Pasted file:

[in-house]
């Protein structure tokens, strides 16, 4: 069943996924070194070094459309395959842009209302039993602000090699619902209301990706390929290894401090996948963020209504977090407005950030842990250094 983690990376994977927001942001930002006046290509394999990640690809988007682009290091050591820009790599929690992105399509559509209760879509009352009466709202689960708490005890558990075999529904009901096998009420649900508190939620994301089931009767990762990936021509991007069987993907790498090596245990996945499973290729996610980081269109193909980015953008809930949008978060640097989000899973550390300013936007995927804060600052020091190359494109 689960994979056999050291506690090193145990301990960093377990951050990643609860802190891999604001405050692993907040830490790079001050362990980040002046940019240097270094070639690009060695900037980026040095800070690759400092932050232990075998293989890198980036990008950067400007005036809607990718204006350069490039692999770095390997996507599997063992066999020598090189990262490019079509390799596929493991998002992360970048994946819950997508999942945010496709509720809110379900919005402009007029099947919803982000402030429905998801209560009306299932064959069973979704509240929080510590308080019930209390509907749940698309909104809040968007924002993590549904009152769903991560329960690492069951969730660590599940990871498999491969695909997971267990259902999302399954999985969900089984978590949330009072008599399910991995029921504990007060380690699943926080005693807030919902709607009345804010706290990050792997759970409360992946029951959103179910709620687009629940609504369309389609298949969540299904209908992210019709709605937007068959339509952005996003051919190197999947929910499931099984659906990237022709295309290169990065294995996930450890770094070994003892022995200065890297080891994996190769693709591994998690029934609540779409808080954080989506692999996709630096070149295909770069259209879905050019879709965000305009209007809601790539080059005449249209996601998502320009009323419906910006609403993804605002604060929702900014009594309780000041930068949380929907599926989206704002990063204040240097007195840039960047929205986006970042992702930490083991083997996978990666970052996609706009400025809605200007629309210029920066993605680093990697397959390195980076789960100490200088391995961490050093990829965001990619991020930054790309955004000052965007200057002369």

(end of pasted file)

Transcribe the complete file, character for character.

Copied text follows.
[in-house]
């Protein structure tokens, strides 16, 4: 069943996924070194070094459309395959842009209302039993602000090699619902209301990706390929290894401090996948963020209504977090407005950030842990250094 983690990376994977927001942001930002006046290509394999990640690809988007682009290091050591820009790599929690992105399509559509209760879509009352009466709202689960708490005890558990075999529904009901096998009420649900508190939620994301089931009767990762990936021509991007069987993907790498090596245990996945499973290729996610980081269109193909980015953008809930949008978060640097989000899973550390300013936007995927804060600052020091190359494109 689960994979056999050291506690090193145990301990960093377990951050990643609860802190891999604001405050692993907040830490790079001050362990980040002046940019240097270094070639690009060695900037980026040095800070690759400092932050232990075998293989890198980036990008950067400007005036809607990718204006350069490039692999770095390997996507599997063992066999020598090189990262490019079509390799596929493991998002992360970048994946819950997508999942945010496709509720809110379900919005402009007029099947919803982000402030429905998801209560009306299932064959069973979704509240929080510590308080019930209390509907749940698309909104809040968007924002993590549904009152769903991560329960690492069951969730660590599940990871498999491969695909997971267990259902999302399954999985969900089984978590949330009072008599399910991995029921504990007060380690699943926080005693807030919902709607009345804010706290990050792997759970409360992946029951959103179910709620687009629940609504369309389609298949969540299904209908992210019709709605937007068959339509952005996003051919190197999947929910499931099984659906990237022709295309290169990065294995996930450890770094070994003892022995200065890297080891994996190769693709591994998690029934609540779409808080954080989506692999996709630096070149295909770069259209879905050019879709965000305009209007809601790539080059005449249209996601998502320009009323419906910006609403993804605002604060929702900014009594309780000041930068949380929907599926989206704002990063204040240097007195840039960047929205986006970042992702930490083991083997996978990666970052996609706009400025809605200007629309210029920066993605680093990697397959390195980076789960100490200088391995961490050093990829965001990619991020930054790309955004000052965007200057002369």